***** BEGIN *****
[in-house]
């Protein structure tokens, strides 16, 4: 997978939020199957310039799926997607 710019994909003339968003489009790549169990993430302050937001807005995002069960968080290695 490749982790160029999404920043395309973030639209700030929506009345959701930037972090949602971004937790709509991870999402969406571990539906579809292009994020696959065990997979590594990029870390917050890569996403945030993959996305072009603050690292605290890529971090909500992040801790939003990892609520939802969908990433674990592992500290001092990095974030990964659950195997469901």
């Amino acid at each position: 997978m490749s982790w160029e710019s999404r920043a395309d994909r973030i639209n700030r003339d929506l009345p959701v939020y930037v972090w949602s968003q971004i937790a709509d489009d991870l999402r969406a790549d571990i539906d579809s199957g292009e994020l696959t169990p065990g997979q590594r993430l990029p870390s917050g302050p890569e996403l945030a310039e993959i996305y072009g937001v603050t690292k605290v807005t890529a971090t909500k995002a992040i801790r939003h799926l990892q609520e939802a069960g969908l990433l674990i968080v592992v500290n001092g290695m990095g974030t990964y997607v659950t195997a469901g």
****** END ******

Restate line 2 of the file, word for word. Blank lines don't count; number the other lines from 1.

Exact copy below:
């Protein structure tokens, strides 16, 4: 997978939020199957310039799926997607 710019994909003339968003489009790549169990993430302050937001807005995002069960968080290695 490749982790160029999404920043395309973030639209700030929506009345959701930037972090949602971004937790709509991870999402969406571990539906579809292009994020696959065990997979590594990029870390917050890569996403945030993959996305072009603050690292605290890529971090909500992040801790939003990892609520939802969908990433674990592992500290001092990095974030990964659950195997469901």